Johnson et al, in U.S. Pat. No. 3,360,046 disclose a cement composition, containing silica flour and vermiculite or perlite, which can be pumped into wells to insulate boreholes used for secondary and tertiary recovery of oil. This material is cured by heating at about 100 F. at 100% relative humidity for 24 hours. It is apparent that this curing cycle would be unacceptable for use in confined spaces in the building trades.

Bollaert et al (U.S. Pat. No. 2,585,366) describe a lightweight concrete mixture containing Portland cement, cellular perlite and filler-grade finely comminuted silica, such as distomaceous earth. Bollaert et al view silica of very small particle size, of the order of 70% finer than 10 microns, as critical in decreasing the tendency of Portland cement and perlite to separate and in producing a product having strength close to that of concrete based on heavy aggregate.

Shea, Jr. et al (U.S. Pat. No. 2,698,251) teach manufacture of lightweight siliceous insulation material in which a particulate siliceous filler is pretreated to produce a reactive silica coating on the particles, which are combined with an alkaline earth metal binder and generally heated above 80-100 C. to obtain a cured product.

Sucetti, in U.S. Pat. No. 2,993,016, discloses a dry plaster mix containing aggregate, clay, water-soluble cellulose derivative and aminoplast resin. The mix can be combined with water to yield a material which is sprayable and which hardens in a few hours, apparently because of reaction between the cellulose derivative and aminoplast.

OBJECT OF THE INVENTION

It is the object of the invention to provide a premixed composition containing expanded perlite particles which can be mixed with water to form a cold mastic or paste. The resulting paste or mastic can be sprayed on a surface being insulated without destroying the cellular structure or insulating properties of expanded perlite and, in a reasonable time, sets to a dry, rigid material which has excellent insulating qualities, at high or low temperatures.

SUMMARY OF THE INVENTION

In a compositional aspect, this invention relates to a sprayable insulation composition curable at ambient conditions consisting essentially of:

(a) a dry mix of 100-120 parts by volume of expanded perlite, 20-30 parts by volume of Portland cement, 0.5-2.0 parts by volume of hydrated lime and 0.1-1.0 part by volume diatomite admixed with

(b) an aqueous solution of 0.25-2 ounce per gallon of water soluble foaming agent at a level of 20-26 pounds of dry mix per Imperial gallon of solution.

In a method-of-use aspect, this invention provides a method of applying insulating material to a confined area or building structure by spraying into the area to which insulation is being applied the foregoing composition, at a pressure of 30-50 psi.

Preferably, "Portland cement," as used in the specification and claims, is a mixture of Ca, Si, Al, Fe and Mg, generally corresponding to calcium silicate, 3CaO.SiO2 ; dicalcium silicate, 2CaO.SiO2 ; tricalcium aluminate, 3CaO.Al2 O3 ; tetracalcium-aluminaferrite, 4CaO.Al2 O3.Fe2 O3 and calcium sulfate, CaSO4. It will be understood that the composition of Portland cement can be varied over a fairly wide range. However, the Portland cement contemplated for use in accordance with the invention will comprise about 75% of calcium silicates, 5-10% of calcium aluminates, 5% of CaSO4, less than 1% of sodium or potassium oxides, 2-9% of Mg O and 5-10% of calcium-aluminate-iron compounds, the foregoing percentages being by weight.

The Portland cements used for the compositions of the invention generally have a density of 50-55 lbs/ft3. Therefore, "20-30 parts" by volume corresponds to about 3-5 parts by weight. "Expanded perlite" as used in the specification and claims, will have a bulk density of 5-15 lbs/ft3 and a particle size of 4-100 mesh (Tyler) (4-7 mm). Preferably, the perlite will have a density of 6-15 lb/ft3 and a particle size of 3,500-5,500 microns. Accordingly, "100-120 parts by volume" is equivalent to 20-25 ounces of expanded perlite having a density of 5-15 lb/ft3 and to 25 ounces of expanded perlite having a density of 8-9 lb/ft3.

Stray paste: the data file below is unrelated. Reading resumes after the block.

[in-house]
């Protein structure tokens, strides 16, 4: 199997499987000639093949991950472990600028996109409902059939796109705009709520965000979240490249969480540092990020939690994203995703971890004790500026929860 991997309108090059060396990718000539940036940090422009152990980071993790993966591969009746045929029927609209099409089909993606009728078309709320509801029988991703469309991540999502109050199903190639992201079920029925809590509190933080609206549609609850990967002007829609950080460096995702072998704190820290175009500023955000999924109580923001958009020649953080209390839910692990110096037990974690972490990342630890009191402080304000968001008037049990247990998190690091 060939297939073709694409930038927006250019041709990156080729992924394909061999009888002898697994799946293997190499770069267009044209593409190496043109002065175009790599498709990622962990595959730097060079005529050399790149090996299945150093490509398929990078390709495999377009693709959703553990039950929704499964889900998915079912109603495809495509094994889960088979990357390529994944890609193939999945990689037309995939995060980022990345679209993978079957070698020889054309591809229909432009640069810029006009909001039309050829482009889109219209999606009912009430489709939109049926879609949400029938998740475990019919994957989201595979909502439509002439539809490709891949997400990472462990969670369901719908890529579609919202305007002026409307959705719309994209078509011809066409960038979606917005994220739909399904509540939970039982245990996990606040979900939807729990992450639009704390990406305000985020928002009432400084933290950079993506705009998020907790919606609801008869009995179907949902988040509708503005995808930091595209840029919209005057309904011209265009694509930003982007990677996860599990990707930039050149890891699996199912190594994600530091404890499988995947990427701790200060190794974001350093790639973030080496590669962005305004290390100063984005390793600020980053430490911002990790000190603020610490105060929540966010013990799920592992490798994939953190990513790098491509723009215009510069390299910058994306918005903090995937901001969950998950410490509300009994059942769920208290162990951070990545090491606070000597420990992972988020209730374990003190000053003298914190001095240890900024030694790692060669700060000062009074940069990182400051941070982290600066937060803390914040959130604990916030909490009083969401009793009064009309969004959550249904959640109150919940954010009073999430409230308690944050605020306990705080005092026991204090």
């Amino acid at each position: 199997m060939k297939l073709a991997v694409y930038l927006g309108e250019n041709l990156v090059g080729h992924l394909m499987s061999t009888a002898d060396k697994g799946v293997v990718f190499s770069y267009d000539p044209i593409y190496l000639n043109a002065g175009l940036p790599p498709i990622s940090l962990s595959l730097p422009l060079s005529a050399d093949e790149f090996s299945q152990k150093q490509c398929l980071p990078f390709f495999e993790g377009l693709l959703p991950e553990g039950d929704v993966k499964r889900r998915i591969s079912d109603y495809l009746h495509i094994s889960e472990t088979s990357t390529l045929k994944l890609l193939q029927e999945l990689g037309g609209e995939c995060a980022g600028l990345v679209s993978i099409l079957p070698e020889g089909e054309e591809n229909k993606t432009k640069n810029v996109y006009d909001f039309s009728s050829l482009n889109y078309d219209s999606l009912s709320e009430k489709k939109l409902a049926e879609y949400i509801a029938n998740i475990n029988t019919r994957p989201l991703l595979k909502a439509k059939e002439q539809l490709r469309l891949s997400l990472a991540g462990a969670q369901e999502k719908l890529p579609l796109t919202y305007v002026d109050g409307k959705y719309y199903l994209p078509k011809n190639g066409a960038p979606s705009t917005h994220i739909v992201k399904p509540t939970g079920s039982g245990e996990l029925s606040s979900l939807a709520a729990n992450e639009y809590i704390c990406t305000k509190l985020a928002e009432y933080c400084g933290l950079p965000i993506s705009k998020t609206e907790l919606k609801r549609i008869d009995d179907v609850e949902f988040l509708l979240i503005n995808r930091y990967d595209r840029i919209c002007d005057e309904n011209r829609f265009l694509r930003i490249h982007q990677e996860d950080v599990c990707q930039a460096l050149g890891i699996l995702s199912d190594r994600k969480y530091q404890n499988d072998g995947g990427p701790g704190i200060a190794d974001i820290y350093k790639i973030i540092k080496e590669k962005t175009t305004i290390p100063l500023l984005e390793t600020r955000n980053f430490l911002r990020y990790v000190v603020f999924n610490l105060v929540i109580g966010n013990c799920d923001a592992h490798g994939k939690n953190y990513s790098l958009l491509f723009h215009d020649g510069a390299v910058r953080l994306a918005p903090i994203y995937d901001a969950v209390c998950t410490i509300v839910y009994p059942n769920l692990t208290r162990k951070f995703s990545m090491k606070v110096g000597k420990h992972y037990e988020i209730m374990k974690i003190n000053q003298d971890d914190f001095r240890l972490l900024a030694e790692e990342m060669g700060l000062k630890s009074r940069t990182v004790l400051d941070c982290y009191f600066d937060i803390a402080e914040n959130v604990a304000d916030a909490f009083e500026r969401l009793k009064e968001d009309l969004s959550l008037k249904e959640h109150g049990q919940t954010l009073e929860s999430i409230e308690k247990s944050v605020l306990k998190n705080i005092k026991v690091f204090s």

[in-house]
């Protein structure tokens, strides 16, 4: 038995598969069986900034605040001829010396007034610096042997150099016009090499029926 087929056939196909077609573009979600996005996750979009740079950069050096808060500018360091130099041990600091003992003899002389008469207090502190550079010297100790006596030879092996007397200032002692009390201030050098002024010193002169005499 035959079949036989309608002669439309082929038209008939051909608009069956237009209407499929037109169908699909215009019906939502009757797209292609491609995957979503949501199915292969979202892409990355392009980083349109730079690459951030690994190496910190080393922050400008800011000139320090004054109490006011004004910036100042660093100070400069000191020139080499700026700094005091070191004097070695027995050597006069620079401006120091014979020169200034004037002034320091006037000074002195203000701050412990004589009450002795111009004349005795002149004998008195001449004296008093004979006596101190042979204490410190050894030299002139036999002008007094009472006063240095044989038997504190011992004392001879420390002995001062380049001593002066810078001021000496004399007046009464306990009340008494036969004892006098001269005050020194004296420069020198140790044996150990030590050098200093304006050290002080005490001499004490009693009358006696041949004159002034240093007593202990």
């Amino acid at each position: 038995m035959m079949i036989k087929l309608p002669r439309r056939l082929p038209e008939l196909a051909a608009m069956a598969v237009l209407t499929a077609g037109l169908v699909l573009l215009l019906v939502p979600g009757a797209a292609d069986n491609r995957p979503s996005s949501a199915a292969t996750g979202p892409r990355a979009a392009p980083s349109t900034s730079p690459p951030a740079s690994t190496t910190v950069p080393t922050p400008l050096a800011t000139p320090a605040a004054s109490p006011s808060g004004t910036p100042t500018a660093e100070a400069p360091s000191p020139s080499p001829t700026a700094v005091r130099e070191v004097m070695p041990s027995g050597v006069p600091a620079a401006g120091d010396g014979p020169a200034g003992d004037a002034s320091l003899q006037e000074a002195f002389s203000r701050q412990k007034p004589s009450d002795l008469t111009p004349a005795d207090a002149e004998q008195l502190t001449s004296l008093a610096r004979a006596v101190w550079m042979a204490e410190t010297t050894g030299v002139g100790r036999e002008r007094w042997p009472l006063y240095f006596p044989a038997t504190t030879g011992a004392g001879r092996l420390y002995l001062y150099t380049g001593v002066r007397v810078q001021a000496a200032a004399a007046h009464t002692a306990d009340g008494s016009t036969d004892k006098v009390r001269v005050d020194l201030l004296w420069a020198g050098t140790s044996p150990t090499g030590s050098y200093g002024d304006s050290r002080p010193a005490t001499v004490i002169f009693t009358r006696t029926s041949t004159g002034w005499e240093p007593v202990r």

It will be appreciated that expanded perlite refers to products of expansion and vesiculation of perlitic minerals, which are volcanic glasses among which are included perlite, vitrophore, pitchstone and some kinds of obsidian. The expanded perlite is obtained by crushing the mineral to a preselected particle size and heating the crushed materials at 1700-2000 F. to produce plastic mineral material, from which combined water is expelled to yield a vesicular material of considerably greater volume than before expansion.

"Hydrated lime," as used in the specification and claims, means CaO.H2 O. This material has a density of 29.4 lb/ft3 so that 0.5-2 parts by volume are equivalent to 1 ounce parts by weight.

"Diatomite," as used in the specification and claims, means diatomaceous earth. This material is siliceous and consists of skeletons of diatoms or small marine animals. The material used in the practice of the invention will have a density of 8-10 lb/ft3, corresponding to a particle size of 3500-5500 microns. Therefore, "0.1-1.0 part by volume" of diatomite corresponds to 2.5 parts by weight. Preferably, the density of the diatomite used is 8-10 lb/ft3 and the particle size is 3500-5500 microns, which corrsponds to 2-5 parts by weight of diatomite.

The compositions of the invention are made by combining the dry ingredients and blending the selected amount of dry mix with the aqueous solution of water-soluble foaming agent. The mixing can conveniently be done with a rotating mechanical paddle in a drum or container rotating in the opposite direction. Mixing is continued until the product becomes pastelike in consistency which generally requires 2-3 minutes.

The sprayable mixture thus obtained can be sprayed from a screw pump-fed sprayer at an air pressure of 30-50 psi. An air pressure of 35-45 psi is preferred. Sprayers suitable for the compositions of the invention are available commercially, for example, a "Muller R-Tex" Mono Pump using the largest size feed screw to ensure that the geodetic structure of the expanded perlite particles are not crushed whilst being fed to the gun nozzle.

The diameter of the spray nozzle can be varied from 3/16-9/16 inch, but a nozzle diameter of 5/16 inch is generally acceptable. It will be understood that aeration of the composition occurs along with propulsion of the mixture onto a substrate or into a confined space in a static structure or building.